I won’t deny that grinding your own meat can be a lot of work. Firstly, know that supermarket ground meat and your own ground meat are two different ingredients altogether. Follow these steps to get something with excellent flavour, texture and traceability that will have you upgrading your grinder sooner than you thought.
Anyone can buy a piece of meat, throw it through a grinder and achieve some kind of result. The following tips will help you get the best possible product while hitting the fewest potential pitfalls.
A note on Ingredients:
- The quality of the meat you purchase and the quality of your final product are directly proportional. You can buy 40 day aged Ribeye, grind it and make the best burger of your life if you want. Some circles might declare this blasphemous, but then again, everyone likes a great burger. My advice is to start with something of relatively low cost, with decent flavour and fat content. If this is your first grind, I recommend picking up a nice piece of chuck, or a chunk of top sirloin.
- You can grind any meat you like. Duck, Venison, Chicken Bacon or Horse will all go through a grinder. Keep in mind, you want to find a balance of protein to fat in the resulting product. Ground bacon alone isn’t going to make a good meatball for example. It’s going to have poor texture and will probably render down to nothing. You can use something lean to cut into something fatty or vice versa. Pork loin would cut in well to give your bacon meatballs some substance. Also, pork fat works exceptionally well with lean meats because its flavour is relatively neutral. Ground into venison, pork fat will improve flavour and texture by adding much needed richness.
- Buy great meat. To really experience the joys of your own ground meat, you should buy meat from a high quality animal. Look for something naturally raised, hormone-free and local if possible. It will certainly cost more. Sadly, grinding small quantities of meat at home isn’t going to save you any money. Look for cuts like stewing beef or just ask your butcher how to make it easy on your wallet, he might have something in excess and you could get a deal. In Toronto, try Sanagan’s Meat Locker, The Healthy Butcher or Cumbrae’s.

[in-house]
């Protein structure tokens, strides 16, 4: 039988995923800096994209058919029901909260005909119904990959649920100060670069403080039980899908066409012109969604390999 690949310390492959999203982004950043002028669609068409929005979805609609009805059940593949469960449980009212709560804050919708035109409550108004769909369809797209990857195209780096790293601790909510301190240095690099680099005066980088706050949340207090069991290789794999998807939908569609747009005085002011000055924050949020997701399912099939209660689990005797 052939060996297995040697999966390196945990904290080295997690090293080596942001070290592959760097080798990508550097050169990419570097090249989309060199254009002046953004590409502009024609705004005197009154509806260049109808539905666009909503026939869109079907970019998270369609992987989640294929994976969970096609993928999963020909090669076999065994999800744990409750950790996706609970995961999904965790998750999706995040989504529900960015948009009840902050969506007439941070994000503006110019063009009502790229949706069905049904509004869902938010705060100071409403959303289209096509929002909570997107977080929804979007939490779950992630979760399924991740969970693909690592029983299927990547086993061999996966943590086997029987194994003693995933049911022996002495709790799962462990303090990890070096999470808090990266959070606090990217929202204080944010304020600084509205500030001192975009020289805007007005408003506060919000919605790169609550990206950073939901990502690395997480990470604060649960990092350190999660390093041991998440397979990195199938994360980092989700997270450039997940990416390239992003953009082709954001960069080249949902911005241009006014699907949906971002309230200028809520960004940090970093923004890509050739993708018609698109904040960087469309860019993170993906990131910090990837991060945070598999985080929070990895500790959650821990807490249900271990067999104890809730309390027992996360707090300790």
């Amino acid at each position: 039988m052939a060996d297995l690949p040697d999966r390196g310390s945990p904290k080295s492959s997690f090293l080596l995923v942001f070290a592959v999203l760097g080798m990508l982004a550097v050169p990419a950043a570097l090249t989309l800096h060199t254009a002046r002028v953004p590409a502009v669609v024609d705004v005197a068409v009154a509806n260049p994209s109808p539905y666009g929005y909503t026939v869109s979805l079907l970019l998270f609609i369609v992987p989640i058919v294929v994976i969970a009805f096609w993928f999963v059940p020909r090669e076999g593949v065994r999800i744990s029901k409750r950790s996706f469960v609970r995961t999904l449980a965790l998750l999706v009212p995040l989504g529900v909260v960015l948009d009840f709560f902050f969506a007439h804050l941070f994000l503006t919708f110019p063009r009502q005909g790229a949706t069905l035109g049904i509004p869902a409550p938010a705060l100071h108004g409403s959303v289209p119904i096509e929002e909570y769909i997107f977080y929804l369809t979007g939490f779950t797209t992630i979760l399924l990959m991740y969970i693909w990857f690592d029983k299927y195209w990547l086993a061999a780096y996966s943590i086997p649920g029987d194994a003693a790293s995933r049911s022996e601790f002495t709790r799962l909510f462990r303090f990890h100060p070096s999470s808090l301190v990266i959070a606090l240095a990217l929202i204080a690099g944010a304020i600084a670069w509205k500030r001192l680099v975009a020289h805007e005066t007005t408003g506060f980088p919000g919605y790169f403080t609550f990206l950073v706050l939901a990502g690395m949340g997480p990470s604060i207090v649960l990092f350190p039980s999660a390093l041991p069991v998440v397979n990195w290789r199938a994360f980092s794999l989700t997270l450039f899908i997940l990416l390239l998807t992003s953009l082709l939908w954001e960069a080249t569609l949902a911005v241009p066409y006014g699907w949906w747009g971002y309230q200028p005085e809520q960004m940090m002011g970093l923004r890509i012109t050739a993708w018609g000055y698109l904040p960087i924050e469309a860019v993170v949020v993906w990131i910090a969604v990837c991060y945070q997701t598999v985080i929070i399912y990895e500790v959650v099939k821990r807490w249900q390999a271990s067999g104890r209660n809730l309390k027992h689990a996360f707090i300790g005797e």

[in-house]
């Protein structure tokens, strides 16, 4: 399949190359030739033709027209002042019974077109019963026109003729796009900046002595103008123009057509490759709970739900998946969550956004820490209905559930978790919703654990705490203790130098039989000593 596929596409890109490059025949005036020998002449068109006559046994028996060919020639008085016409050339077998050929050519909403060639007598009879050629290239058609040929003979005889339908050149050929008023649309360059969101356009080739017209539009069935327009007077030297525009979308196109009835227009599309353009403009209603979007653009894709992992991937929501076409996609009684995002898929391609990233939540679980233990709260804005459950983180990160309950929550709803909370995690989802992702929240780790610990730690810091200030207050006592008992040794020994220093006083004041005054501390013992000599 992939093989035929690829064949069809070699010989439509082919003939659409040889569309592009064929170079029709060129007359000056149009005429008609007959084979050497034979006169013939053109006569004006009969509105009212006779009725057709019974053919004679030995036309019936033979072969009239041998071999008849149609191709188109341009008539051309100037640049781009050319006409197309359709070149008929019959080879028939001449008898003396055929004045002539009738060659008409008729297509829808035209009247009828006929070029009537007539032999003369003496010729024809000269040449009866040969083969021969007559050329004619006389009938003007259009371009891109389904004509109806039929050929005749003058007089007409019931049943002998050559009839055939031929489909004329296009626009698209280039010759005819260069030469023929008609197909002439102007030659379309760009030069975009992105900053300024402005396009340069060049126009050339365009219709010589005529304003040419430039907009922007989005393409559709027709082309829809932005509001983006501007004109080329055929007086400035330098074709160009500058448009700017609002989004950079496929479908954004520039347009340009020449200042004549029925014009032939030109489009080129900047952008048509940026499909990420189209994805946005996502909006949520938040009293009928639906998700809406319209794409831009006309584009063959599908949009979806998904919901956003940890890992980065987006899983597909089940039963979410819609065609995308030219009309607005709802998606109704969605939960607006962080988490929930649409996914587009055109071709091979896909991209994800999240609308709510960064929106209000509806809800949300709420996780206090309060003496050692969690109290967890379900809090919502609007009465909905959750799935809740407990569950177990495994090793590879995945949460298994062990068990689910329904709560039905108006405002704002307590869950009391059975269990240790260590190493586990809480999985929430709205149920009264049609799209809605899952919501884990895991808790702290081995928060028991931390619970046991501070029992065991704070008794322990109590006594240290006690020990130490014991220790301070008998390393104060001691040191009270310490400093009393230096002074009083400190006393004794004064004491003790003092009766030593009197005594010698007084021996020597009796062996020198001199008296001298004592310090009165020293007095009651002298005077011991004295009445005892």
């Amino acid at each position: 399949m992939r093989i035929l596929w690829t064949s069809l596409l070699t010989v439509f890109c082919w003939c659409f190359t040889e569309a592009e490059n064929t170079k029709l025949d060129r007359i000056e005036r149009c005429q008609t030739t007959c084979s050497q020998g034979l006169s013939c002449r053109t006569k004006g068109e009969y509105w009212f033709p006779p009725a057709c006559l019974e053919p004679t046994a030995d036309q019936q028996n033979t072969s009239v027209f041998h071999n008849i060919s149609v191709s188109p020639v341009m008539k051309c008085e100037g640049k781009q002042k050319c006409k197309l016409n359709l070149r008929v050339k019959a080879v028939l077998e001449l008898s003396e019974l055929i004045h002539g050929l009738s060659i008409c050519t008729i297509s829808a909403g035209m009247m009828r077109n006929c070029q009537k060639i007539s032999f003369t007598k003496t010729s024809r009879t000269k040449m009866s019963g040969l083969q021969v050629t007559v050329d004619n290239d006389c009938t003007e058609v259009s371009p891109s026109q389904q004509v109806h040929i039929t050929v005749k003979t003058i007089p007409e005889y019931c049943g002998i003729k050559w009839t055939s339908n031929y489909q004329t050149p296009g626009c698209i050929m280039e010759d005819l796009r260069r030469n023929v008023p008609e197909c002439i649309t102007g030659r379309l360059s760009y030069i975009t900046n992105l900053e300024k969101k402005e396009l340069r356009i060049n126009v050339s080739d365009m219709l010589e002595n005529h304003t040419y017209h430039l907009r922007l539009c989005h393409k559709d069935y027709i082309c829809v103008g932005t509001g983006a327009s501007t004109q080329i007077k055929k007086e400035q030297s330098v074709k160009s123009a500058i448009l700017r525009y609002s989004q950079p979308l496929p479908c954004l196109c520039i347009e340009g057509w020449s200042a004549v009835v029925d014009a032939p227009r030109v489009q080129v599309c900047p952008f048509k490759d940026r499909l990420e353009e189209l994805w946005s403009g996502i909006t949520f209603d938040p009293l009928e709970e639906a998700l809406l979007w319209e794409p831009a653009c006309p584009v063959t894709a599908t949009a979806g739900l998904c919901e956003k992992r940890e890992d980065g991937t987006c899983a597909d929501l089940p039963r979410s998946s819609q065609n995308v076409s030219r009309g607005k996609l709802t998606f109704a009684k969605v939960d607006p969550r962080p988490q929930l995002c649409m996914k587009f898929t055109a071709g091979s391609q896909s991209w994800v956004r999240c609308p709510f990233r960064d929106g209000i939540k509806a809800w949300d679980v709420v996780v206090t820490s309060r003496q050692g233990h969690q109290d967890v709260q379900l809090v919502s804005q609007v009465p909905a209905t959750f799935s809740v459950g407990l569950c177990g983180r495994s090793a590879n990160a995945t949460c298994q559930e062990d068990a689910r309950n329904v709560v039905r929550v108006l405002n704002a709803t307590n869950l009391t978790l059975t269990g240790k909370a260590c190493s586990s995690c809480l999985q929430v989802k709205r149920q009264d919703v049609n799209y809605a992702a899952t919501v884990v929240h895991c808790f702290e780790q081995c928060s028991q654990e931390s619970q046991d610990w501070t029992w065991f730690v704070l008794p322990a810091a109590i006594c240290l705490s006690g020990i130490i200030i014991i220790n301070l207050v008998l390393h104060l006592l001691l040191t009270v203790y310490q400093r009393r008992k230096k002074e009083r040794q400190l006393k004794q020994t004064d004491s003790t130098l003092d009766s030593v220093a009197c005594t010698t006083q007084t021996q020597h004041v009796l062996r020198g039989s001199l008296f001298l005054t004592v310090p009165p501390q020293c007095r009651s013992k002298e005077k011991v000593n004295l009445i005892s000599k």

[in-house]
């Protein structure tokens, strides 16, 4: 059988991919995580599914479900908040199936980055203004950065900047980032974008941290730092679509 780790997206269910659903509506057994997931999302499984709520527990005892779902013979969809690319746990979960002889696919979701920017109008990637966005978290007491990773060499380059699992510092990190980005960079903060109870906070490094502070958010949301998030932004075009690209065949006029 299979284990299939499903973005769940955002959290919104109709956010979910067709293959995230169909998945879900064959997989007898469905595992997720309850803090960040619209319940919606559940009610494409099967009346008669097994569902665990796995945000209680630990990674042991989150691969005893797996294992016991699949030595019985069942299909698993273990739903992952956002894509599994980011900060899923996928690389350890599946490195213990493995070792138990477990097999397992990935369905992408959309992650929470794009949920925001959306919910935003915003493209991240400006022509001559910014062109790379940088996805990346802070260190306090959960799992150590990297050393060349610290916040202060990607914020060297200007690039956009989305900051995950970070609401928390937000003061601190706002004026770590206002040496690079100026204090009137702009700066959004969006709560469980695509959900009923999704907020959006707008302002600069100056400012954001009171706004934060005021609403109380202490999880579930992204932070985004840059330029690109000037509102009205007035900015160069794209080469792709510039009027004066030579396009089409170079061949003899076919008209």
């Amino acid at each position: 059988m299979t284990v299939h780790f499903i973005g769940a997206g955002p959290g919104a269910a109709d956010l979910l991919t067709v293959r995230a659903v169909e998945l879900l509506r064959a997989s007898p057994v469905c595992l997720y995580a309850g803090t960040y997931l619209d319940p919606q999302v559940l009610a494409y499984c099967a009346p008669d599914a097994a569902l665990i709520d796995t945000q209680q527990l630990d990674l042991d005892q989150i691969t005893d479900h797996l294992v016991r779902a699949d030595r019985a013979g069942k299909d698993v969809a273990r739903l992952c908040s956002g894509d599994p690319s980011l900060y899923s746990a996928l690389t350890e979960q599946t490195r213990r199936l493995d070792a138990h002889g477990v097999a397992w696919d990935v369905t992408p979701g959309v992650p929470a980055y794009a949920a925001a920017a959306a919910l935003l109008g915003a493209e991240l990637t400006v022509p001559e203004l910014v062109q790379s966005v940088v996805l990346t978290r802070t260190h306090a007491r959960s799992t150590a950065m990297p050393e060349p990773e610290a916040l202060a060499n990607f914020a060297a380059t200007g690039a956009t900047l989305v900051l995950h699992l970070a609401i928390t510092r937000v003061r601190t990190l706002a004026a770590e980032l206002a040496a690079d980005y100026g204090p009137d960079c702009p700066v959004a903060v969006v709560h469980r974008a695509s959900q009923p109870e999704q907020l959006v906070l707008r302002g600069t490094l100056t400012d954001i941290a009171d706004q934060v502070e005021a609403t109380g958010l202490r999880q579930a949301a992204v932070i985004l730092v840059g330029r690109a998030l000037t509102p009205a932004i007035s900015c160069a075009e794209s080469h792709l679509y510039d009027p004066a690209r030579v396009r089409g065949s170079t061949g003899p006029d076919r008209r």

A note on Equipment:
- You don’t need a great grinder to get great results. You’ll certainly want it sharp and greased. It can be manual or electric, large or small. As you will see, there are many options.
3lb Top Sirloin
Freshly Cracked Black Pepper
1. Inspect your grinder. What size cube is going to fit in the intake? My grinder takes roughly 1.5″ cubes pretty well, but yours will be different. If in doubt cut your meat on the small side.
2. Disconnect your grinder, put it in the freezer. You want this thing cold.
3. Remove excess fat from your cut of meat. You’ll want some fat in the end, but if there is a big fat cap, remove it. You can grind it in later if you think it’s looking leaner than you like. It’s easy to add more. While cleaning your meat, take not of any connective tissue or thick silver skin. Connective tissue will clog your grinder and slow you down.
4. Cube your meat into cubes you think will work. Lay the cubes onto a parchment paper lined tray that will fit in your freezer. Season the cubes liberally with salt and pepper. Typically proteins take a lot of seasoning. If you like you can go easy, and add more later. Adding salt and pepper before grinding helps really incorporate the seasoning. This becomes more important when making sausages, but it’s simply a good practice.
5. Spread the meat out on the tray as much as possible. Freeze until partially frozen. The time will vary depending on the freezer used and the temperature of your meat. You’re not looking for completely frozen meat, you want the surface of the meat to be just beginning to freeze. This usually takes around 20-30 mins. Check it every 10 mins after that.
6. Make sure your grinder has been freezing for at least an hour. Piece it back together, turn it on and begin feeding in the meat. Start slowly. Only give it as much as it wants to take at a time. If you try and force it, it will back up on you, overheat and you’ll be back to square one. The meat should come through easily. If your grinder starts to warm up on you, it can really slow things down. You can always throw it back in the freezer to cool down. I prefer my ground meat more course but if you’d like a finer grind, simply pass your meat again.
Use your new ground meat in whatever recipe you like. Try ground Salmon Burgers, a Duck Bolognese, some Bacon Meatloaf or ‘Gameday’ Lamb Chili. Of course grinding your meat allow for new creative recipes, but not only that. The flavour and texture will blow you away. You’ve got a fresh product, made from cuts you know. Enjoy it!
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